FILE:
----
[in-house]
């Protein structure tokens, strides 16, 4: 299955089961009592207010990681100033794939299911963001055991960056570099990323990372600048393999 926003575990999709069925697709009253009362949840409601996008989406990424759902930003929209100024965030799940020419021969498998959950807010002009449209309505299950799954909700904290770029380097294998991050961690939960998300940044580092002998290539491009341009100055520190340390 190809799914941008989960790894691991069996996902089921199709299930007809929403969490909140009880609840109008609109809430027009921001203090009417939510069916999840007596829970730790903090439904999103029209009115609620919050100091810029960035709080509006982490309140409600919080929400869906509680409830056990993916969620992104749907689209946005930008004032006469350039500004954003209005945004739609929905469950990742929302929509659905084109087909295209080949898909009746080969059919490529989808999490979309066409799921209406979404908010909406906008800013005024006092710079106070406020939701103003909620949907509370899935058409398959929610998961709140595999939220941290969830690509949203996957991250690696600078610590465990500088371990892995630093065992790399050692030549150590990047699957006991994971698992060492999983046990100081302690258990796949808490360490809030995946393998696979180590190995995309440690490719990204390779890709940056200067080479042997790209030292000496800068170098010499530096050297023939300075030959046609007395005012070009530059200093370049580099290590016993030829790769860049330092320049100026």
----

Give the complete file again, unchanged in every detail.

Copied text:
[in-house]
């Protein structure tokens, strides 16, 4: 299955089961009592207010990681100033794939299911963001055991960056570099990323990372600048393999 926003575990999709069925697709009253009362949840409601996008989406990424759902930003929209100024965030799940020419021969498998959950807010002009449209309505299950799954909700904290770029380097294998991050961690939960998300940044580092002998290539491009341009100055520190340390 190809799914941008989960790894691991069996996902089921199709299930007809929403969490909140009880609840109008609109809430027009921001203090009417939510069916999840007596829970730790903090439904999103029209009115609620919050100091810029960035709080509006982490309140409600919080929400869906509680409830056990993916969620992104749907689209946005930008004032006469350039500004954003209005945004739609929905469950990742929302929509659905084109087909295209080949898909009746080969059919490529989808999490979309066409799921209406979404908010909406906008800013005024006092710079106070406020939701103003909620949907509370899935058409398959929610998961709140595999939220941290969830690509949203996957991250690696600078610590465990500088371990892995630093065992790399050692030549150590990047699957006991994971698992060492999983046990100081302690258990796949808490360490809030995946393998696979180590190995995309440690490719990204390779890709940056200067080479042997790209030292000496800068170098010499530096050297023939300075030959046609007395005012070009530059200093370049580099290590016993030829790769860049330092320049100026």